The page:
Bryant Park

Free events multiply in NY neighborhoods

June 30, 2014
Valentina Cordero, Crain's

New York City is famous for its thousands of free summer events, allowing residents and tourists to see any number of world-class acts including music, theater and dance. Some neighborhood business improvement districts are expanding their offerings this summer.

Bryant Park Corp., which has over 600 free events throughout the summer, has added new events for this year, such as Dancing in Bryant Park and Bryant Park Presents Modern Dance. The number of free events reaches more than 1,000, including daily sports and arts events.

"There is an influx of office workers, and the park is busy fifteen hours a day. And now we have program (events during) weekends and evenings," said Dan Biederman, executive director of Bryant Park Corp.

The growth in free events follows the reduction in crime, said Mr. Biederman, which changed the face of entire neighborhoods in the city. Bryant Park in the 1970s was in fact a dangerous place, habituated by drugs dealers. "Crime disappeared (in Bryant Park)," he added.

Mr. Biederman also noted that it took 25 years to get to the level the area is today—busy, clean, and safe. "Our idea of Bryant Park goes beyond the concerts, dance events, and classes," he said.

"The growth in free events is a testimony of ... how safe (New York City's) public spaces are," added Tim Tompkins, president of the Times Square Alliance, saying that the events reflect the spirit of the city and help to create both a sense of neighborhood and community. "The growth of the international audience has made it ... part of the world experience," Mr. Tompkins said.

For the organizers, the goal of these events is to drive traffic to their neighborhoods and local businesses. "People shop in stores and they dine in restaurants, so we do think that increasing the foot traffic is helpful," said Jennifer Brown, executive director of the Flatiron/23rd Street Partnership, adding that it would be hard to compare New York City's public events in so many different neighborhoods with other cities in the world.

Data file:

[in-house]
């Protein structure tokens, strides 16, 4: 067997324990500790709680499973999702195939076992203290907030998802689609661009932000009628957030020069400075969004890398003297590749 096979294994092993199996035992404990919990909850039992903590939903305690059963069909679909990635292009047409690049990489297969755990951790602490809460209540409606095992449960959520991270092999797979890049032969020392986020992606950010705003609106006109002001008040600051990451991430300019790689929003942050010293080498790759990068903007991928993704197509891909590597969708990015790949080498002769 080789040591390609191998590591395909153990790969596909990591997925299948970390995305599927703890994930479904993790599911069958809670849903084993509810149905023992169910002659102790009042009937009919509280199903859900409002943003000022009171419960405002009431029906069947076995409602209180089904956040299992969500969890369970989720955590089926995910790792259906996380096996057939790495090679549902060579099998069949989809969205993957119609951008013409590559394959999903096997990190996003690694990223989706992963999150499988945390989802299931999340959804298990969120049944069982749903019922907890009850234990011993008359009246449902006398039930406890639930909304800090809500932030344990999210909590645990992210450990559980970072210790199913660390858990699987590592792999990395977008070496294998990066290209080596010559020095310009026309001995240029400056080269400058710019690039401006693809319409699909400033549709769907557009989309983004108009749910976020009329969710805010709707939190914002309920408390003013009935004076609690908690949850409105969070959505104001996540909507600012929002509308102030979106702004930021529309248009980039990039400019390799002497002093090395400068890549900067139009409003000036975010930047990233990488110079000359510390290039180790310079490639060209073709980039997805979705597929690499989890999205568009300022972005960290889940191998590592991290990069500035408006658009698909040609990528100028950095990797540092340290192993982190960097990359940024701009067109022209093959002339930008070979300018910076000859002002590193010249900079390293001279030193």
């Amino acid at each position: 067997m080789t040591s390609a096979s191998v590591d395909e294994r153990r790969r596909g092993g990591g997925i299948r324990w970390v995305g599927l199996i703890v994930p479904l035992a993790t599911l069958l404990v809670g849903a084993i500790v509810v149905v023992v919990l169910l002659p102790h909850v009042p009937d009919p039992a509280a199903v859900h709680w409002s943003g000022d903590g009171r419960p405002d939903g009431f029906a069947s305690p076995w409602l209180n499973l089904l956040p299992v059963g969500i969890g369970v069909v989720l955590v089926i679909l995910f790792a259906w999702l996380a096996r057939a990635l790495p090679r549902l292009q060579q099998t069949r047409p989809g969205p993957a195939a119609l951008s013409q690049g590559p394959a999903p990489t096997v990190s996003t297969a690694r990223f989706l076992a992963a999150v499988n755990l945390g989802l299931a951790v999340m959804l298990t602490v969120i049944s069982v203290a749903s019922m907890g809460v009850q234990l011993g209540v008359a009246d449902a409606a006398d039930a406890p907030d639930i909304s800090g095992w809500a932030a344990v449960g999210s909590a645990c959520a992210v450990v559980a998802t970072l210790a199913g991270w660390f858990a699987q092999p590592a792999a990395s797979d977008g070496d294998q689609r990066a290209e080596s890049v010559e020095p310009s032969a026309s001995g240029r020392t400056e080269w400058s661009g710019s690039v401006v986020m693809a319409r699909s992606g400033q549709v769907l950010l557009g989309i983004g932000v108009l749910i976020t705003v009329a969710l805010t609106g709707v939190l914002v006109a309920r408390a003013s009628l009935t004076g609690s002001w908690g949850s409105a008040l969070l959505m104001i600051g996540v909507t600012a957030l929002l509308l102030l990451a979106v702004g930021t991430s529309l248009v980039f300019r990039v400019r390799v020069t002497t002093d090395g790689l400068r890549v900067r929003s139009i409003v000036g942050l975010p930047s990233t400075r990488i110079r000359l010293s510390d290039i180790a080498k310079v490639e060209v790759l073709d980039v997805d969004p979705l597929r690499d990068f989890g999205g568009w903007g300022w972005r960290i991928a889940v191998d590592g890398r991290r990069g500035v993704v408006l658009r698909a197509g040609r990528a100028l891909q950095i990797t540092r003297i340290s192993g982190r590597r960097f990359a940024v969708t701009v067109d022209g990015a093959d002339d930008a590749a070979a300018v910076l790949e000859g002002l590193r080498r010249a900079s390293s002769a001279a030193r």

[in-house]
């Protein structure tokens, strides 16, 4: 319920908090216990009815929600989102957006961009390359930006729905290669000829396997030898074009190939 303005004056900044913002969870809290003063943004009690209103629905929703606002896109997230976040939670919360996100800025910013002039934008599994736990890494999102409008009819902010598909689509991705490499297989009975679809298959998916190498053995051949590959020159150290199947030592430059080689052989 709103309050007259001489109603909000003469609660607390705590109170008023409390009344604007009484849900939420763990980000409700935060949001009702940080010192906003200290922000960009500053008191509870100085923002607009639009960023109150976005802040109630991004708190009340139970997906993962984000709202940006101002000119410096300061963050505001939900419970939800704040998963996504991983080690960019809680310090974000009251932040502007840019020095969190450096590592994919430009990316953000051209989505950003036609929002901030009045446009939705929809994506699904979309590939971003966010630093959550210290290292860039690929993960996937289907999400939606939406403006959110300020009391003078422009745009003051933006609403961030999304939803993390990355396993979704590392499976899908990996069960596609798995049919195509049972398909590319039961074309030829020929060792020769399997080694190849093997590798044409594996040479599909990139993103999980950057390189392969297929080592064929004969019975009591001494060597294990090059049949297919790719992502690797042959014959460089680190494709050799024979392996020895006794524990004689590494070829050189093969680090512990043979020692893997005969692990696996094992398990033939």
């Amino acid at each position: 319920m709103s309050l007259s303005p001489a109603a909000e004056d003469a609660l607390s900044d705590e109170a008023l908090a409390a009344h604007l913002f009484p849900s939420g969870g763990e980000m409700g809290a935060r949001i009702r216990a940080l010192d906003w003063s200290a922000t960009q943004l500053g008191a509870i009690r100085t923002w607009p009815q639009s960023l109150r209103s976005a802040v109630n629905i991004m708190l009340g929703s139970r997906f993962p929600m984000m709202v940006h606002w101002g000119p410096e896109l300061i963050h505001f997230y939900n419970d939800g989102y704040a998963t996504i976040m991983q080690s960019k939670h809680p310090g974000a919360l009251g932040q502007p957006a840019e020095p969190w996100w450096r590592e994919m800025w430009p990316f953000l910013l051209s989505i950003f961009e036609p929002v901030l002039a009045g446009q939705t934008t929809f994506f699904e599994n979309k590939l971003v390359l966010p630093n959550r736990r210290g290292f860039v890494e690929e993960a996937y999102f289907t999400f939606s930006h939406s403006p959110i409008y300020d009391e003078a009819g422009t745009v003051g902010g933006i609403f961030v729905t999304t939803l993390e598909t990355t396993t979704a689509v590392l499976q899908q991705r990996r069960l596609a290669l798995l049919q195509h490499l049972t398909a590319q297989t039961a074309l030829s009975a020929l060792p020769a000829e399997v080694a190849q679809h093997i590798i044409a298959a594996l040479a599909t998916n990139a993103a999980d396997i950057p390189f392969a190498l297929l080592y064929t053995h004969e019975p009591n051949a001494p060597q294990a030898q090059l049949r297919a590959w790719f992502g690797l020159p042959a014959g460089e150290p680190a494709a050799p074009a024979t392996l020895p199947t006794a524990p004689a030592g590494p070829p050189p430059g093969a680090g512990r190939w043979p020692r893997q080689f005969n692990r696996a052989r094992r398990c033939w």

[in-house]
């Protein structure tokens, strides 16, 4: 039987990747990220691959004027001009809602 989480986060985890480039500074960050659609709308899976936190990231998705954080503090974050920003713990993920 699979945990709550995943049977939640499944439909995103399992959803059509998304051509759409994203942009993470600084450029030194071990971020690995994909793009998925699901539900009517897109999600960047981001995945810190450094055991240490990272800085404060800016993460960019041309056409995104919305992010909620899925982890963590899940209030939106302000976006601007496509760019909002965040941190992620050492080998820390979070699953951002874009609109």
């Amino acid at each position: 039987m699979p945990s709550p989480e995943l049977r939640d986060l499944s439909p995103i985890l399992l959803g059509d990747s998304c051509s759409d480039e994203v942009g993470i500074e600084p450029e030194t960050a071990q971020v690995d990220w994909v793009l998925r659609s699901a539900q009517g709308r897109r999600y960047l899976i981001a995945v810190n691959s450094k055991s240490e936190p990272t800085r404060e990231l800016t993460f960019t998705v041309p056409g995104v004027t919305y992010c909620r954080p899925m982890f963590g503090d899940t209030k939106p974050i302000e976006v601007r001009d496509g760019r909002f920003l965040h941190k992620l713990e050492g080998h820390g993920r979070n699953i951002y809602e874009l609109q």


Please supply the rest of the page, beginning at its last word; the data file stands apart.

Flatiron/23rd Street Partnership is hosting more free outdoor public events this summer as well, following the success of the tech classes it has held for the past two years.

Before the summer of 2012, there were no public program in the Flatiron Public Plaza, according to the organization. This is why it started hosting three tech summer classes in partnership with General Assembly, the urban campus for design and technology.

But some say that the main reason why more events are scheduled this year is because a survey of the Flatiron community, conducted between September and November of 2013, revealed that people wanted more outdoor events. For instance, of the 195 respondents who responded when asked what amenities, events or services they want to see in the Public Plaza, 31 said they wanted to see more public art or music. The organization this year is hosting not only fitness classes, but also performances by the Peoples Improv Theatre.

"Plazas are very popular and crowded when the weather is good during the summer, so we just want to make sure that there is a little bit of something for everyone," said Ms. Brown.

Ms. Brown said she thinks it's important to have free community events where people who live and work in the neighborhood can come and enjoy the public space. "The creation of new public spaces is because people really want to create activity in the communities and things that are fun for people (to do)," she said.